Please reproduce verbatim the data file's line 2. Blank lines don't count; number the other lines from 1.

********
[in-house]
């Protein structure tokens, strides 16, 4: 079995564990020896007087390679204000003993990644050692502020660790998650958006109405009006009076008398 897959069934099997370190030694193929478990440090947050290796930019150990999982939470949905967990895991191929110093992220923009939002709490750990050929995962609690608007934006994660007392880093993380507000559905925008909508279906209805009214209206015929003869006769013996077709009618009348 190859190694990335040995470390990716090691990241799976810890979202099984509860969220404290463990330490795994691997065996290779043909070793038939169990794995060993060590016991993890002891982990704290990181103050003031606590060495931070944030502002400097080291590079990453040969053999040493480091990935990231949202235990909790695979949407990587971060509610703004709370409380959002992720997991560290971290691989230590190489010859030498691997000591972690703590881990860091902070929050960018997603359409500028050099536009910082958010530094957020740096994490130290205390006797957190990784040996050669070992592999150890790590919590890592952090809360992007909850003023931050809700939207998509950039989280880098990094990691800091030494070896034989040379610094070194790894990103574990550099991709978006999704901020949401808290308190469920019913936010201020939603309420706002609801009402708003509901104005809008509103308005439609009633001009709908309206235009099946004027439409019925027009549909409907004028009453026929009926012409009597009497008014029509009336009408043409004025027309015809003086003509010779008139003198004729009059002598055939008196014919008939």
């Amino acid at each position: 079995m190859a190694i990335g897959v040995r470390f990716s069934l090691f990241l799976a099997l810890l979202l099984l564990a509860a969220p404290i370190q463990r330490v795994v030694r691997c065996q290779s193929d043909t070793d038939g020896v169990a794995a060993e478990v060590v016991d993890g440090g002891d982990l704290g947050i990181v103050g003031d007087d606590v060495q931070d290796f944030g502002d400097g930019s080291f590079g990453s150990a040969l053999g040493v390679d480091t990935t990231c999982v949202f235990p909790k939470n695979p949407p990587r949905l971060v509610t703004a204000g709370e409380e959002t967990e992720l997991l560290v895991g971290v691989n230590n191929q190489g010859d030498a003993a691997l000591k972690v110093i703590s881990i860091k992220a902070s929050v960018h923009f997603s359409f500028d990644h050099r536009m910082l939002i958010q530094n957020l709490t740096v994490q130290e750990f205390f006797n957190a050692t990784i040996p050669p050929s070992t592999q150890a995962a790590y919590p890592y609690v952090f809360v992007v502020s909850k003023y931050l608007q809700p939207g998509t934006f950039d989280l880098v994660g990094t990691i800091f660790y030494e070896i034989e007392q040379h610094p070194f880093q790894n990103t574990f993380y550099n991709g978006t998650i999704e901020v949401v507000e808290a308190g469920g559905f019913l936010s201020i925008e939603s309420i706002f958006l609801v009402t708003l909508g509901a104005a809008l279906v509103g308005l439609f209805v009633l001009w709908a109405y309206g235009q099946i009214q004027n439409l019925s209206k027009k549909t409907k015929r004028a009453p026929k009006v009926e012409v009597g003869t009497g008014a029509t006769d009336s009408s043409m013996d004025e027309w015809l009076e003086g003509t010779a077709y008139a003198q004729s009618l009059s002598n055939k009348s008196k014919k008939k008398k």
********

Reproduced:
């Protein structure tokens, strides 16, 4: 079995564990020896007087390679204000003993990644050692502020660790998650958006109405009006009076008398 897959069934099997370190030694193929478990440090947050290796930019150990999982939470949905967990895991191929110093992220923009939002709490750990050929995962609690608007934006994660007392880093993380507000559905925008909508279906209805009214209206015929003869006769013996077709009618009348 190859190694990335040995470390990716090691990241799976810890979202099984509860969220404290463990330490795994691997065996290779043909070793038939169990794995060993060590016991993890002891982990704290990181103050003031606590060495931070944030502002400097080291590079990453040969053999040493480091990935990231949202235990909790695979949407990587971060509610703004709370409380959002992720997991560290971290691989230590190489010859030498691997000591972690703590881990860091902070929050960018997603359409500028050099536009910082958010530094957020740096994490130290205390006797957190990784040996050669070992592999150890790590919590890592952090809360992007909850003023931050809700939207998509950039989280880098990094990691800091030494070896034989040379610094070194790894990103574990550099991709978006999704901020949401808290308190469920019913936010201020939603309420706002609801009402708003509901104005809008509103308005439609009633001009709908309206235009099946004027439409019925027009549909409907004028009453026929009926012409009597009497008014029509009336009408043409004025027309015809003086003509010779008139003198004729009059002598055939008196014919008939």